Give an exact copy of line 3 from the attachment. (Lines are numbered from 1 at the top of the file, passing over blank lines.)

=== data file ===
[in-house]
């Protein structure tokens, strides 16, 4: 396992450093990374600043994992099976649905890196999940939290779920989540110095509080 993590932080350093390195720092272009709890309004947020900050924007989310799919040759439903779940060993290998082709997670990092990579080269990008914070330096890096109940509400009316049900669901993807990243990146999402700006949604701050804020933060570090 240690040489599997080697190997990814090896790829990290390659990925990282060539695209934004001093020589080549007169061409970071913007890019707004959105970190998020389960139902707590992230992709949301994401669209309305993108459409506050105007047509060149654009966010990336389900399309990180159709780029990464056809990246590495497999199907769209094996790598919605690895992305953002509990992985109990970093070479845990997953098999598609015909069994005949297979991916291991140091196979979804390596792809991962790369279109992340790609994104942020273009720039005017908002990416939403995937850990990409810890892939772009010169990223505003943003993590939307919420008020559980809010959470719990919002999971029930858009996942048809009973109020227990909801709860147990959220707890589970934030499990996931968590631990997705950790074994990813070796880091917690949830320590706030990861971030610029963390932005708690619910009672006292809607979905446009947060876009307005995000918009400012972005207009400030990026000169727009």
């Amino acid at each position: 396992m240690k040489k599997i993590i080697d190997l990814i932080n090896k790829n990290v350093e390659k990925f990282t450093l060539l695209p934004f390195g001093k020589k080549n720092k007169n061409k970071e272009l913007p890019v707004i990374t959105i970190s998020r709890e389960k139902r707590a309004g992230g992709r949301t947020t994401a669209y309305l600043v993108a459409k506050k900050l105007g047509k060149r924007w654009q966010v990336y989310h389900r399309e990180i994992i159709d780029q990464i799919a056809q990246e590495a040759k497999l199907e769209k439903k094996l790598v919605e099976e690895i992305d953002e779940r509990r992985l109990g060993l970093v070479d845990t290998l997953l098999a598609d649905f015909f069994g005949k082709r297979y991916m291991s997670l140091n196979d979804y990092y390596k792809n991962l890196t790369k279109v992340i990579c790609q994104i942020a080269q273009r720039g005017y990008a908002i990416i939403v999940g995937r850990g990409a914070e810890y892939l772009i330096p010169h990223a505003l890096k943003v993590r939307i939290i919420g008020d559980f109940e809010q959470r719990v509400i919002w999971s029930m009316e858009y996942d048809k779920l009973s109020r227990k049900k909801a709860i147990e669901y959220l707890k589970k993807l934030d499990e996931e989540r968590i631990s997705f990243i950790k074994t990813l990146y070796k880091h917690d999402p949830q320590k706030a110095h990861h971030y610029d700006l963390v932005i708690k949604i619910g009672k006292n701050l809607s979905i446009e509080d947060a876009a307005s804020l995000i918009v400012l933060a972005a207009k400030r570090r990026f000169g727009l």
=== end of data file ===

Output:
């Amino acid at each position: 396992m240690k040489k599997i993590i080697d190997l990814i932080n090896k790829n990290v350093e390659k990925f990282t450093l060539l695209p934004f390195g001093k020589k080549n720092k007169n061409k970071e272009l913007p890019v707004i990374t959105i970190s998020r709890e389960k139902r707590a309004g992230g992709r949301t947020t994401a669209y309305l600043v993108a459409k506050k900050l105007g047509k060149r924007w654009q966010v990336y989310h389900r399309e990180i994992i159709d780029q990464i799919a056809q990246e590495a040759k497999l199907e769209k439903k094996l790598v919605e099976e690895i992305d953002e779940r509990r992985l109990g060993l970093v070479d845990t290998l997953l098999a598609d649905f015909f069994g005949k082709r297979y991916m291991s997670l140091n196979d979804y990092y390596k792809n991962l890196t790369k279109v992340i990579c790609q994104i942020a080269q273009r720039g005017y990008a908002i990416i939403v999940g995937r850990g990409a914070e810890y892939l772009i330096p010169h990223a505003l890096k943003v993590r939307i939290i919420g008020d559980f109940e809010q959470r719990v509400i919002w999971s029930m009316e858009y996942d048809k779920l009973s109020r227990k049900k909801a709860i147990e669901y959220l707890k589970k993807l934030d499990e996931e989540r968590i631990s997705f990243i950790k074994t990813l990146y070796k880091h917690d999402p949830q320590k706030a110095h990861h971030y610029d700006l963390v932005i708690k949604i619910g009672k006292n701050l809607s979905i446009e509080d947060a876009a307005s804020l995000i918009v400012l933060a972005a207009k400030r570090r990026f000169g727009l």